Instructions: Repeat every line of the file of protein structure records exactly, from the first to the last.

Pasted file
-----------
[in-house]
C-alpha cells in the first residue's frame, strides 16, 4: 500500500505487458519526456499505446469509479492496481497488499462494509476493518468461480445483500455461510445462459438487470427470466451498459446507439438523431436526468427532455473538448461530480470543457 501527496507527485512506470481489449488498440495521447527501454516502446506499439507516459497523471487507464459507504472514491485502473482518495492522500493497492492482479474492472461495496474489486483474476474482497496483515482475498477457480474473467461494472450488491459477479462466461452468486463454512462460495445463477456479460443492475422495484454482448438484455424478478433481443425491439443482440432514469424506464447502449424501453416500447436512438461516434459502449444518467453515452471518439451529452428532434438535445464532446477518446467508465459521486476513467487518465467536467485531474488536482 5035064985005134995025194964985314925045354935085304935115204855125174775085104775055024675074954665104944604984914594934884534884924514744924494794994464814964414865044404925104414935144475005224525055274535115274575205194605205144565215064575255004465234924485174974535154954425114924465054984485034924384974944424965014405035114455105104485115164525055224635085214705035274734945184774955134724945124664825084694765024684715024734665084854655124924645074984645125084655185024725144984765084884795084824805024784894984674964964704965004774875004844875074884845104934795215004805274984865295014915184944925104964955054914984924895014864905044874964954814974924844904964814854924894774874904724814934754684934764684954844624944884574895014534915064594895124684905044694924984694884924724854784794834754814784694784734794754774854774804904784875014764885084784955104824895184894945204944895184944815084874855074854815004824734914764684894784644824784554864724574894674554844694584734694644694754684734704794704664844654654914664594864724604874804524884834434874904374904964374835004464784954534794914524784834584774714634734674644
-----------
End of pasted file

[in-house]
C-alpha cells in the first residue's frame, strides 16, 4: 500500500505487458519526456499505446469509479492496481497488499462494509476493518468461480445483500455461510445462459438487470427470466451498459446507439438523431436526468427532455473538448461530480470543457 501527496507527485512506470481489449488498440495521447527501454516502446506499439507516459497523471487507464459507504472514491485502473482518495492522500493497492492482479474492472461495496474489486483474476474482497496483515482475498477457480474473467461494472450488491459477479462466461452468486463454512462460495445463477456479460443492475422495484454482448438484455424478478433481443425491439443482440432514469424506464447502449424501453416500447436512438461516434459502449444518467453515452471518439451529452428532434438535445464532446477518446467508465459521486476513467487518465467536467485531474488536482 5035064985005134995025194964985314925045354935085304935115204855125174775085104775055024675074954665104944604984914594934884534884924514744924494794994464814964414865044404925104414935144475005224525055274535115274575205194605205144565215064575255004465234924485174974535154954425114924465054984485034924384974944424965014405035114455105104485115164525055224635085214705035274734945184774955134724945124664825084694765024684715024734665084854655124924645074984645125084655185024725144984765084884795084824805024784894984674964964704965004774875004844875074884845104934795215004805274984865295014915184944925104964955054914984924895014864905044874964954814974924844904964814854924894774874904724814934754684934764684954844624944884574895014534915064594895124684905044694924984694884924724854784794834754814784694784734794754774854774804904784875014764885084784955104824895184894945204944895184944815084874855074854815004824734914764684894784644824784554864724574894674554844694584734694644694754684734704794704664844654654914664594864724604874804524884834434874904374904964374835004464784954534794914524784834584774714634734674644